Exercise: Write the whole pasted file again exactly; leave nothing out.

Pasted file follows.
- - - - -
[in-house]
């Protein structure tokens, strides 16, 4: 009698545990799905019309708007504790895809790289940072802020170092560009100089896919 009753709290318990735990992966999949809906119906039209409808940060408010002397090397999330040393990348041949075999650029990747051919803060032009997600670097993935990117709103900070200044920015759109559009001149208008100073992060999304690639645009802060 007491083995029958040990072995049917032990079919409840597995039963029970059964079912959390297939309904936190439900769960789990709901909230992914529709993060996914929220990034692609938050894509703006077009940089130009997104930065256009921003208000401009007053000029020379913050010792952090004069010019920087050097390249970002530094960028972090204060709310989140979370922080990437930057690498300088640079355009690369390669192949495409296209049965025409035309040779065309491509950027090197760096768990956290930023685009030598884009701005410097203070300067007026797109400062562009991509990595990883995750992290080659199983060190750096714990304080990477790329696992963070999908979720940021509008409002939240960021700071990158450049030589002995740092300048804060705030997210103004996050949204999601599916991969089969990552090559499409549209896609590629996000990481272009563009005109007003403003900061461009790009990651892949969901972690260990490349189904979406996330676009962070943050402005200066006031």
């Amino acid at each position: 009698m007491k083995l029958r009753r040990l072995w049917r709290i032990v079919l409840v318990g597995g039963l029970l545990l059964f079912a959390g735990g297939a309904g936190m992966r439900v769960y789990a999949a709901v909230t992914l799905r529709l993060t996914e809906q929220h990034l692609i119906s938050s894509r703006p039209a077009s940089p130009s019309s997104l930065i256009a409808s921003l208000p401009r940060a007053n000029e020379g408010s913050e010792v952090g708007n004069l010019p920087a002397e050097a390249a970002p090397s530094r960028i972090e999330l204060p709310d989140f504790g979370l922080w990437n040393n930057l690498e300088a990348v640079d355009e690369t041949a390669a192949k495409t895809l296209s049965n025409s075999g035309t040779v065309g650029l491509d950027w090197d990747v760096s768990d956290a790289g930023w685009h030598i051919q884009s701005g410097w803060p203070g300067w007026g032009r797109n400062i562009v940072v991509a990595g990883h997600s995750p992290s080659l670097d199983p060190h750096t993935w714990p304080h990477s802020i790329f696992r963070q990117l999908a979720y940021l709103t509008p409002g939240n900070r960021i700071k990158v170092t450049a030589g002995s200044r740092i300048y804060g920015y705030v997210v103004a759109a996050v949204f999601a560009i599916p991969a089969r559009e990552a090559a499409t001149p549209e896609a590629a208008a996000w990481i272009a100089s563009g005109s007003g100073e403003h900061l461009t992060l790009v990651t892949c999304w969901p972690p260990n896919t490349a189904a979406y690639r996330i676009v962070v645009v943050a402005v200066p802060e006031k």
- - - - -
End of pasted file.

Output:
[in-house]
């Protein structure tokens, strides 16, 4: 009698545990799905019309708007504790895809790289940072802020170092560009100089896919 009753709290318990735990992966999949809906119906039209409808940060408010002397090397999330040393990348041949075999650029990747051919803060032009997600670097993935990117709103900070200044920015759109559009001149208008100073992060999304690639645009802060 007491083995029958040990072995049917032990079919409840597995039963029970059964079912959390297939309904936190439900769960789990709901909230992914529709993060996914929220990034692609938050894509703006077009940089130009997104930065256009921003208000401009007053000029020379913050010792952090004069010019920087050097390249970002530094960028972090204060709310989140979370922080990437930057690498300088640079355009690369390669192949495409296209049965025409035309040779065309491509950027090197760096768990956290930023685009030598884009701005410097203070300067007026797109400062562009991509990595990883995750992290080659199983060190750096714990304080990477790329696992963070999908979720940021509008409002939240960021700071990158450049030589002995740092300048804060705030997210103004996050949204999601599916991969089969990552090559499409549209896609590629996000990481272009563009005109007003403003900061461009790009990651892949969901972690260990490349189904979406996330676009962070943050402005200066006031």
């Amino acid at each position: 009698m007491k083995l029958r009753r040990l072995w049917r709290i032990v079919l409840v318990g597995g039963l029970l545990l059964f079912a959390g735990g297939a309904g936190m992966r439900v769960y789990a999949a709901v909230t992914l799905r529709l993060t996914e809906q929220h990034l692609i119906s938050s894509r703006p039209a077009s940089p130009s019309s997104l930065i256009a409808s921003l208000p401009r940060a007053n000029e020379g408010s913050e010792v952090g708007n004069l010019p920087a002397e050097a390249a970002p090397s530094r960028i972090e999330l204060p709310d989140f504790g979370l922080w990437n040393n930057l690498e300088a990348v640079d355009e690369t041949a390669a192949k495409t895809l296209s049965n025409s075999g035309t040779v065309g650029l491509d950027w090197d990747v760096s768990d956290a790289g930023w685009h030598i051919q884009s701005g410097w803060p203070g300067w007026g032009r797109n400062i562009v940072v991509a990595g990883h997600s995750p992290s080659l670097d199983p060190h750096t993935w714990p304080h990477s802020i790329f696992r963070q990117l999908a979720y940021l709103t509008p409002g939240n900070r960021i700071k990158v170092t450049a030589g002995s200044r740092i300048y804060g920015y705030v997210v103004a759109a996050v949204f999601a560009i599916p991969a089969r559009e990552a090559a499409t001149p549209e896609a590629a208008a996000w990481i272009a100089s563009g005109s007003g100073e403003h900061l461009t992060l790009v990651t892949c999304w969901p972690p260990n896919t490349a189904a979406y690639r996330i676009v962070v645009v943050a402005v200066p802060e006031k």